The California State Board of Equalization issued a press release recently about the sentencing, after a guilty plea, of a Buena Park man whose Subway restaurants (franchises that are owned and run by individuals, not Subway corporation) were collecting sales tax from customers but not paying it over to the BOE. While the government takes failure to report and pay taxes seriously in all cases, the government can be even more serious when the taxes to be paid belonged to someone else – this can be seen in the civil and criminal employment tax cases, where the trust fund holding the employees’ withholdings or other benefits are at stake.
The relevant text of the press release is below and can be found at the link here:
The California State Board of Equalization (BOE) announced this week that Ajay Beri, restauranteur, was sentenced in Orange County Superior Court on November 1, 2016, to nine months confinement and three years formal probation.
Beri pled guilty to felony sales tax evasion and agreed to pay $3,021,059 in restitution to the state. Beri paid $1,250,000 on the day of the sentencing and agreed to pay the remaining balance of $1,771,059 within 18 months.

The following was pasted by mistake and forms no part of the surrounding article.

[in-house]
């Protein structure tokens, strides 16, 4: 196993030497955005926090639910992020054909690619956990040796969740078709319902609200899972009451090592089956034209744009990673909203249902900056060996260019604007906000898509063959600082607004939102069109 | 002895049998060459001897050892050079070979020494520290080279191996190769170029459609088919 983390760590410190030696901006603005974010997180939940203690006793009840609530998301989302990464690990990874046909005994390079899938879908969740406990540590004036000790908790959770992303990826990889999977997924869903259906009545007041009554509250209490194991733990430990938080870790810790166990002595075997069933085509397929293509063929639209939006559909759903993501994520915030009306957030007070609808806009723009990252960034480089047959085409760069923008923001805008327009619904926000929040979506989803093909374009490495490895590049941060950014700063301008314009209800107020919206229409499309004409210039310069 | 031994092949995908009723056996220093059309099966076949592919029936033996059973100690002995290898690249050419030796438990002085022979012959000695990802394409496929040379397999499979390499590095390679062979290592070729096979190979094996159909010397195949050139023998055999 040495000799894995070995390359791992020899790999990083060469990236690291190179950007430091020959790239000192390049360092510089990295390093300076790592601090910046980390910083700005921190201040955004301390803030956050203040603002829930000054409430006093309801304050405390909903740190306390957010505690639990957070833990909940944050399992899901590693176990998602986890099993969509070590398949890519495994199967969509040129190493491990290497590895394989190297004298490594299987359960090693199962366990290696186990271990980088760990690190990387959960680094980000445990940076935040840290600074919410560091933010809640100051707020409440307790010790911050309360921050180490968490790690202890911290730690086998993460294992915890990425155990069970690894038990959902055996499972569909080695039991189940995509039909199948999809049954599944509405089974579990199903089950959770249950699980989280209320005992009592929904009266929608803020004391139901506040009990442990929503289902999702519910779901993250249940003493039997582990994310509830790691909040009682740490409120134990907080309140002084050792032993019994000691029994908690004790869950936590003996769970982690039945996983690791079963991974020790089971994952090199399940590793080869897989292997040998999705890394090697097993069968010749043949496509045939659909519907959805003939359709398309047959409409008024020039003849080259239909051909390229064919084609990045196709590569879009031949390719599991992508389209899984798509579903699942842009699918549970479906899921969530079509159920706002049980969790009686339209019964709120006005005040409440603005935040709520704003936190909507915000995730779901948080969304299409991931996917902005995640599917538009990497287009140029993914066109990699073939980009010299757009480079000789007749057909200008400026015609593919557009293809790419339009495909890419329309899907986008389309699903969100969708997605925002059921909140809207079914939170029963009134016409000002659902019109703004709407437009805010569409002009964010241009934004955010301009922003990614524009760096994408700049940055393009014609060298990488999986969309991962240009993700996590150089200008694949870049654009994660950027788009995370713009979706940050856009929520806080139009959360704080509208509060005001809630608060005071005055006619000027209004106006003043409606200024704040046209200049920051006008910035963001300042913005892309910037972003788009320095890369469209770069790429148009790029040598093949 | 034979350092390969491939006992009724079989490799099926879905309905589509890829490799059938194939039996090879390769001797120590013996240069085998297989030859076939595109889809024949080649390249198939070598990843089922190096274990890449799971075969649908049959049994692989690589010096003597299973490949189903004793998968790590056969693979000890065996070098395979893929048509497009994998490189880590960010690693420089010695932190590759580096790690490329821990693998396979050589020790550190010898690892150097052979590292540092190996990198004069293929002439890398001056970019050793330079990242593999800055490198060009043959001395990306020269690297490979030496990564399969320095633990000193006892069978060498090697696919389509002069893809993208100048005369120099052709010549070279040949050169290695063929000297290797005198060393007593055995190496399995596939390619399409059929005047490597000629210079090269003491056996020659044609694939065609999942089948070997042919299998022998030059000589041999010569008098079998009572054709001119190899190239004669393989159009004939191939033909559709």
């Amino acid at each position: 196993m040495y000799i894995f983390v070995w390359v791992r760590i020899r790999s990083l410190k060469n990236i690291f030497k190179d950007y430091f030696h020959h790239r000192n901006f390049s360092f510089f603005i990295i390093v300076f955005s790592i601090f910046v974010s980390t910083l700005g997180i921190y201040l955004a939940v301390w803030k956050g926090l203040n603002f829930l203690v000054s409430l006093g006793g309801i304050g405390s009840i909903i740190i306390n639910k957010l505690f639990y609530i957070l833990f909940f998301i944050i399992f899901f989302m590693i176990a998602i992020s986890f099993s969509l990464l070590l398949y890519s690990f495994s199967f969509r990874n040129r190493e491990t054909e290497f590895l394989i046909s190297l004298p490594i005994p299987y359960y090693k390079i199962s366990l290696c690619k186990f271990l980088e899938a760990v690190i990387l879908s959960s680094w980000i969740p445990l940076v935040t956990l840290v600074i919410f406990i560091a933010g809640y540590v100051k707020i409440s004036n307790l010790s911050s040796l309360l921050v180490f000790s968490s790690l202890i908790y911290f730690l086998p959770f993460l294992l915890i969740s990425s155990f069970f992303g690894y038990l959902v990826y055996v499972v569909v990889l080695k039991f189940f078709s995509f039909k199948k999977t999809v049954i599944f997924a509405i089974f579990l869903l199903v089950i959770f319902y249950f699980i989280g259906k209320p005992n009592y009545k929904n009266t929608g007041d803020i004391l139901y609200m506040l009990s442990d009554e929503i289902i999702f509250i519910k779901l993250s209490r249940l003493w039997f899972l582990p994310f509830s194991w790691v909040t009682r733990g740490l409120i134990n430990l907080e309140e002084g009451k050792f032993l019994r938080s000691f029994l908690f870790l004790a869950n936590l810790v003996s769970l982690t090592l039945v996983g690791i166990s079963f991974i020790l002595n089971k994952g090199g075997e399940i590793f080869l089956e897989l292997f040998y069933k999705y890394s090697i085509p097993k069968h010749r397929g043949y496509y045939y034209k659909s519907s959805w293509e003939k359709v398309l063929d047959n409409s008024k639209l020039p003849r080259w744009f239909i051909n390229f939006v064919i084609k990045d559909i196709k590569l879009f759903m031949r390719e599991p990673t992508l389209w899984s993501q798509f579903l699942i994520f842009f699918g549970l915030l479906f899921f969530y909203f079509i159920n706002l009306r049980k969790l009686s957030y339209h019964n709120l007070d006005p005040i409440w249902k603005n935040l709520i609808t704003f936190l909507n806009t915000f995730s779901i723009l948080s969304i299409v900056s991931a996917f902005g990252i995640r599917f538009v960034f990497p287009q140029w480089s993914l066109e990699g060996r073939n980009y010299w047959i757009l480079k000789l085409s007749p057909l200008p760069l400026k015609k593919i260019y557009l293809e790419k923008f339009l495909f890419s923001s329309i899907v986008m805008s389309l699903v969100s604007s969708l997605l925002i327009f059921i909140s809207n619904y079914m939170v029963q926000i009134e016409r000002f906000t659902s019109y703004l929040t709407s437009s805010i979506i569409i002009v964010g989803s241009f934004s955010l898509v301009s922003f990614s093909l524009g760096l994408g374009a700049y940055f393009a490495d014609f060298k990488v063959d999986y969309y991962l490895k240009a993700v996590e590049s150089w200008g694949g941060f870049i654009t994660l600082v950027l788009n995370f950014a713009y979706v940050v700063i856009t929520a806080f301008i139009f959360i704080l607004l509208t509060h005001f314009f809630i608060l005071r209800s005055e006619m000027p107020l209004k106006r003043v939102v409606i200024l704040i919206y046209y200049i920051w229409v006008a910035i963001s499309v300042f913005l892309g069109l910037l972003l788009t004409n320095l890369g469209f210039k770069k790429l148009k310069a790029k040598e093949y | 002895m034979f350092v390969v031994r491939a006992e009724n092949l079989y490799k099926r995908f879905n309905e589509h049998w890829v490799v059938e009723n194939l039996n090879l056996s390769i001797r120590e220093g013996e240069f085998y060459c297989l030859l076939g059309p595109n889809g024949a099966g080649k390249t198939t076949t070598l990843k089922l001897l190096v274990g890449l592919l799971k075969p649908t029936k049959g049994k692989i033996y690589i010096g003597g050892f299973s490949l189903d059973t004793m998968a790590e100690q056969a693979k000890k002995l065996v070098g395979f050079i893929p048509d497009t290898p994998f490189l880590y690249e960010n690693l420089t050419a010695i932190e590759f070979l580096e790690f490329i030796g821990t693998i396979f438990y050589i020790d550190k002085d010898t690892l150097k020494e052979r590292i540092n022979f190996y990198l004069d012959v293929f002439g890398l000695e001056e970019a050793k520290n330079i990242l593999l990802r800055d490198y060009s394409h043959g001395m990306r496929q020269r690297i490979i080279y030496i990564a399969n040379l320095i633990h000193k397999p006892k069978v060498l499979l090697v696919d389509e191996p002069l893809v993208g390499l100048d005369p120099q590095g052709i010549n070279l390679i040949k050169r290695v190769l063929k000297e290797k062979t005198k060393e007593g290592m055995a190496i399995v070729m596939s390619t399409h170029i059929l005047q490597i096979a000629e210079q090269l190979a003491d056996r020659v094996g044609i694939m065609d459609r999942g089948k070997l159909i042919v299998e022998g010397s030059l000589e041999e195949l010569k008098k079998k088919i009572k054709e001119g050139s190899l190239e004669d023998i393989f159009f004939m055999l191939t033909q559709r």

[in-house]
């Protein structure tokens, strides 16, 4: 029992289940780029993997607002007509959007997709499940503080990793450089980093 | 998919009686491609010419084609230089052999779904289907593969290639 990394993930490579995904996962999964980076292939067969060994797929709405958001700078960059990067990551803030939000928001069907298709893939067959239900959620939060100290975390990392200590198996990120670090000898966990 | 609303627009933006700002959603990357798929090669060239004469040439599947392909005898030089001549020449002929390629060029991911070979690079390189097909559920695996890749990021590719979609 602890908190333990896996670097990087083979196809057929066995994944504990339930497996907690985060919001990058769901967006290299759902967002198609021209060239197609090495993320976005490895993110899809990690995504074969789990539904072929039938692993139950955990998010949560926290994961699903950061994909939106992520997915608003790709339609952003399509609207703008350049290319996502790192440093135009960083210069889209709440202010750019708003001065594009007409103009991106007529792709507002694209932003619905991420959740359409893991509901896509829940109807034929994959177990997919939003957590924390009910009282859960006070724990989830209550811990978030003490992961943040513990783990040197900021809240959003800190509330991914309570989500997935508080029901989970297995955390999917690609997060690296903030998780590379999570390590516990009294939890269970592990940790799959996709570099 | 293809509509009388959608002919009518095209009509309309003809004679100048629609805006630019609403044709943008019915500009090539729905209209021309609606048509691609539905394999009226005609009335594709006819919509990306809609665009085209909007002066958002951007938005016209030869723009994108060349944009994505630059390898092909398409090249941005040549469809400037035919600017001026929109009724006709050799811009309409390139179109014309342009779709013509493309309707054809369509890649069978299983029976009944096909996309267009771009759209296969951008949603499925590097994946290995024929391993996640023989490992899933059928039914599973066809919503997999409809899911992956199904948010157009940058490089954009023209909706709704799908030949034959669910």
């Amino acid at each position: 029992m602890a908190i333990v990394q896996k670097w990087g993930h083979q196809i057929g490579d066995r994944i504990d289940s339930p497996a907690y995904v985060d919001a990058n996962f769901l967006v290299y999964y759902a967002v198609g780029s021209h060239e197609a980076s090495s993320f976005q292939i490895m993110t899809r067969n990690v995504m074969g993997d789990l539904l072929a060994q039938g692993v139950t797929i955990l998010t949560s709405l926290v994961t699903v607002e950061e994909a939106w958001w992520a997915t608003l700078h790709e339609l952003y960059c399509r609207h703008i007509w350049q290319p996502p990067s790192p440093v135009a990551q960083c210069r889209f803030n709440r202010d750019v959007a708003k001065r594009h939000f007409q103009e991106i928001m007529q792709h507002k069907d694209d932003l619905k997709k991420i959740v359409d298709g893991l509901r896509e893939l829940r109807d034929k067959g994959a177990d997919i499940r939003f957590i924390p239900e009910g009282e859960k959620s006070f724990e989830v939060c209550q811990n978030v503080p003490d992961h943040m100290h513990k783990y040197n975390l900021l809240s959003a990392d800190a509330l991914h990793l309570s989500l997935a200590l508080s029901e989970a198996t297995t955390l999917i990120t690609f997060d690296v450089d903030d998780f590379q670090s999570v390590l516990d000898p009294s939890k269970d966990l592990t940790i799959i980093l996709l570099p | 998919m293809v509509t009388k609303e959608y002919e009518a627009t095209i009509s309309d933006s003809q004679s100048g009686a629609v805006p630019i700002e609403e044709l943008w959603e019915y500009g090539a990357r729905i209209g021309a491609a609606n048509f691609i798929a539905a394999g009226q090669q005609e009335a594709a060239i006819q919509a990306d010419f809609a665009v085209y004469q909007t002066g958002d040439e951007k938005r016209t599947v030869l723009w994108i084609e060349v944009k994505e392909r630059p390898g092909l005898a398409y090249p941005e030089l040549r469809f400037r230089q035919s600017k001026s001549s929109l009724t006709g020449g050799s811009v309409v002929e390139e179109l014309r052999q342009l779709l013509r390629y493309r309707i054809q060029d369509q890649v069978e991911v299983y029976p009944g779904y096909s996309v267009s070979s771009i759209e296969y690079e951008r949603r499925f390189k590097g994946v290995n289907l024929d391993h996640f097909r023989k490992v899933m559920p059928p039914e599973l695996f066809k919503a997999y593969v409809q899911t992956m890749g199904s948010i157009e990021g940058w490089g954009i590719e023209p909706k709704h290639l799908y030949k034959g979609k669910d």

Beri, 45, of Buena Park, was the owner and operator of co-defendants Ajay Beri Corporation and Beri Restaurants Group, Incorporated. Beri and his wife operated Subway restaurants located throughout Orange and Los Angeles counties since 1998.
The BOE’s investigation revealed that Beri collected sales tax from customers on the sale of food at Subway restaurants and knowingly filed fraudulent sales tax returns to the BOE to reduce his sales tax liability. As a result of the evasion scheme, Beri failed to report to the BOE more than $3 million in sales taxes collected.
The California Attorney General’s Office prosecuted this case.
Daniel Layton, the author of this post, is the principal of Tax Attorney OC.